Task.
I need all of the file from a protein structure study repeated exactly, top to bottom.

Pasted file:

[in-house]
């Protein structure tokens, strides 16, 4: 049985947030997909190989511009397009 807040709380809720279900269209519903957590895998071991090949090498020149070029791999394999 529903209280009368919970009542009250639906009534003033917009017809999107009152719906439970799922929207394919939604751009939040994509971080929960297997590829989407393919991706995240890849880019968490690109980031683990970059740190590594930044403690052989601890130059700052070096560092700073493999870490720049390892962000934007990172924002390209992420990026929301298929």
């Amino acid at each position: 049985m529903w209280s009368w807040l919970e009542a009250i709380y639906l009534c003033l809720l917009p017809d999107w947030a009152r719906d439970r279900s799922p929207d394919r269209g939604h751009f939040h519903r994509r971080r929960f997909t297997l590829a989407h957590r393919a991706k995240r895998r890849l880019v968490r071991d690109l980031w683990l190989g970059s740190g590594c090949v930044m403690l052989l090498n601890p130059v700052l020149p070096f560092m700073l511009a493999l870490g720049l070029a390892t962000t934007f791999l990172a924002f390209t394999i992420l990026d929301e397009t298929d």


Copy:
[in-house]
């Protein structure tokens, strides 16, 4: 049985947030997909190989511009397009 807040709380809720279900269209519903957590895998071991090949090498020149070029791999394999 529903209280009368919970009542009250639906009534003033917009017809999107009152719906439970799922929207394919939604751009939040994509971080929960297997590829989407393919991706995240890849880019968490690109980031683990970059740190590594930044403690052989601890130059700052070096560092700073493999870490720049390892962000934007990172924002390209992420990026929301298929």
């Amino acid at each position: 049985m529903w209280s009368w807040l919970e009542a009250i709380y639906l009534c003033l809720l917009p017809d999107w947030a009152r719906d439970r279900s799922p929207d394919r269209g939604h751009f939040h519903r994509r971080r929960f997909t297997l590829a989407h957590r393919a991706k995240r895998r890849l880019v968490r071991d690109l980031w683990l190989g970059s740190g590594c090949v930044m403690l052989l090498n601890p130059v700052l020149p070096f560092m700073l511009a493999l870490g720049l070029a390892t962000t934007f791999l990172a924002f390209t394999i992420l990026d929301e397009t298929d």